This post was inspired by the already mentioned excellent French blog JR Files ("Notes, anecdotes, mélanges, et idées").

Tuesday, December 04, 2001

My favourite cartoon character

Bobby Fischer, genius and madman
The last thing I had heard of Bobby Fischer, America's best chess player of all times (though Paul Morphy's chess was admittedly more fun) was the rumour that he was playing anonymously on the Internet Chess Club. According to BBC news of September 9th Nigel Short claimed (!) to have lost several blitz (speed chess) matches (the first one with a whopping score of 0-8) against an unknown. Nigel Short is one of the best speed chess players in the world. The strength and style of play of his adversary let Short conclude that his opponent had been Bobby Fischer who retired from active tournament chess almost 30 years ago.

According to the Telegraph (UK) Fischer gave an interview to Radio Bombo in Baguio City, Philippines just after the attacks on September 11th. He commented on them by saying:
"This is all wonderful news. It is time to finish off the US once and for all. I was happy and could not believe what was happening. All the crimes the US has committed in the world. This just shows, what goes around comes around, even to the US. I applaud the act. The US and Israel have been slaughtering the Palestinians for years. Now it is coming back at the US."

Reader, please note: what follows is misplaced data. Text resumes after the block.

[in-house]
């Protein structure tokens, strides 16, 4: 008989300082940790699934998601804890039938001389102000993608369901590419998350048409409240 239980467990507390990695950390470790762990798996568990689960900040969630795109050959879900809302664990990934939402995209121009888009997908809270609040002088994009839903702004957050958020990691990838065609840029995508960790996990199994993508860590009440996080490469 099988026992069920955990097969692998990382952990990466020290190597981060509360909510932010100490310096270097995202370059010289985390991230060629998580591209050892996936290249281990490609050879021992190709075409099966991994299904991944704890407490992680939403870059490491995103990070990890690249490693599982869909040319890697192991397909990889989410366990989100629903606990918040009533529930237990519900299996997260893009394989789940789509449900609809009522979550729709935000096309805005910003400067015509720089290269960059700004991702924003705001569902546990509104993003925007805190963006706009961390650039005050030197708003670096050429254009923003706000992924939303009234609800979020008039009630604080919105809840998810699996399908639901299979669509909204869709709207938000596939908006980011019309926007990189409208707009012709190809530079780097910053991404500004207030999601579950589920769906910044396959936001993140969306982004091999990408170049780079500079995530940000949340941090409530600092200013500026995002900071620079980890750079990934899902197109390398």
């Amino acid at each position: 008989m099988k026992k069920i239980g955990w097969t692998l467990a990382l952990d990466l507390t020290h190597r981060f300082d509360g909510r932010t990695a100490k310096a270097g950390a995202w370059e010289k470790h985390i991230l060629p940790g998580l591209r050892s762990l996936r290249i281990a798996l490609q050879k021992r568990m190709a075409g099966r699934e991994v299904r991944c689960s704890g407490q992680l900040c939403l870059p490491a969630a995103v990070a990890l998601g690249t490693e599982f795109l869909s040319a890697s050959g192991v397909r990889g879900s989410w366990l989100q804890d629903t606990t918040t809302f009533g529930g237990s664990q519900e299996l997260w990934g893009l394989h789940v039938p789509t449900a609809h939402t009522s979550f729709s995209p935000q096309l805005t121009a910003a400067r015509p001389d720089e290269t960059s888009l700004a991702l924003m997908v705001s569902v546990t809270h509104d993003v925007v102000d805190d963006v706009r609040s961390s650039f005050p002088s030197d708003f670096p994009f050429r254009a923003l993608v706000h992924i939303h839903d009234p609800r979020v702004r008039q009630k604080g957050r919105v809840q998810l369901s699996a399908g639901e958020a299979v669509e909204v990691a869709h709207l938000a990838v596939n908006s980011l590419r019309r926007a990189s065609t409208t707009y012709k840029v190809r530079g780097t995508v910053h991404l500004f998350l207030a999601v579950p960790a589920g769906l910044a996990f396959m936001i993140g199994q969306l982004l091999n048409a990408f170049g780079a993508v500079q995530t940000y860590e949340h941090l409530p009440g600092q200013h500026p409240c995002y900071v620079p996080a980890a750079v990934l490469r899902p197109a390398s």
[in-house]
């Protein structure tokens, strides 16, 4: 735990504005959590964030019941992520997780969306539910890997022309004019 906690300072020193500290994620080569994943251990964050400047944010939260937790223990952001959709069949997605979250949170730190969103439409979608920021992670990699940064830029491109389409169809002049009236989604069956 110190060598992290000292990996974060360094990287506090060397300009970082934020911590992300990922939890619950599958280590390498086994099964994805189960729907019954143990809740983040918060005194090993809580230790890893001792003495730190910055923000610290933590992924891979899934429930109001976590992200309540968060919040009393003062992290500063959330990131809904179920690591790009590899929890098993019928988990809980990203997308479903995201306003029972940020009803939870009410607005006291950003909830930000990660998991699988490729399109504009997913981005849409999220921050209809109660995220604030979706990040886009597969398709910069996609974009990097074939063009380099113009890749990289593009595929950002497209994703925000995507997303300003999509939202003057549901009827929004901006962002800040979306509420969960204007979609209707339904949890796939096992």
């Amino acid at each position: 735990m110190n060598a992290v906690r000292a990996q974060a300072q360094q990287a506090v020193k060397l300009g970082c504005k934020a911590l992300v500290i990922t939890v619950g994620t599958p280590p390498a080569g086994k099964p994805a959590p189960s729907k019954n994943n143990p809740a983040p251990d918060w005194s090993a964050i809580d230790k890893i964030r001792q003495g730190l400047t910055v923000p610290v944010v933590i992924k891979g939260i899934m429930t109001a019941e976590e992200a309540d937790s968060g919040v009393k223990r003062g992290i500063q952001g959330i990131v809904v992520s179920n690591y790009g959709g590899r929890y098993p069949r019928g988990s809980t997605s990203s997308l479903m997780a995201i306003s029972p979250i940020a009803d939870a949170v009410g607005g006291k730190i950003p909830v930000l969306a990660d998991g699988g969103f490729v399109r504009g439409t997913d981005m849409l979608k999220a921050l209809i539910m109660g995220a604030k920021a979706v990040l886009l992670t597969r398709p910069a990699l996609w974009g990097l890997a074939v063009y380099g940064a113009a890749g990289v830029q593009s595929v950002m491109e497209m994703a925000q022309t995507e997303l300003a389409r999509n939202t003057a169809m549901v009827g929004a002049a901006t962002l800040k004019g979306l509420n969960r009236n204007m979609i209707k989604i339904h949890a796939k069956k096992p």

We all knew before that Mr Fischer is a psychically very instable person but this statement shows that his judgements outside the chess board are those of an insane. Why can't he just condense all his hatred and use it to do the only thing he seems to be capable of, to play excellent (tournament) chess again? Metafliter discusssion here.

New busy ILM (I Love Music) threads:
- Best Singer/Songwriter Today?
- Pixies: Classic or Dud

Monday, December 03, 2001

The Art Test (via Absintheur)
Usually I am not very fond of online tests but this one is different. I like the idea. What intrigues me now: if I were a piece of music would I like to listen to me? The result of the art test:

"If I was a work of art, I would be Claude Monet's Waterlilies.

I am soft and gentle, but very colourful. Although based in reality, I look at the world through a filter of impressions which shape how I see things. Splashes of light help to define my presence and bring an endearing quality.

Which work of art would you be? The Art Test"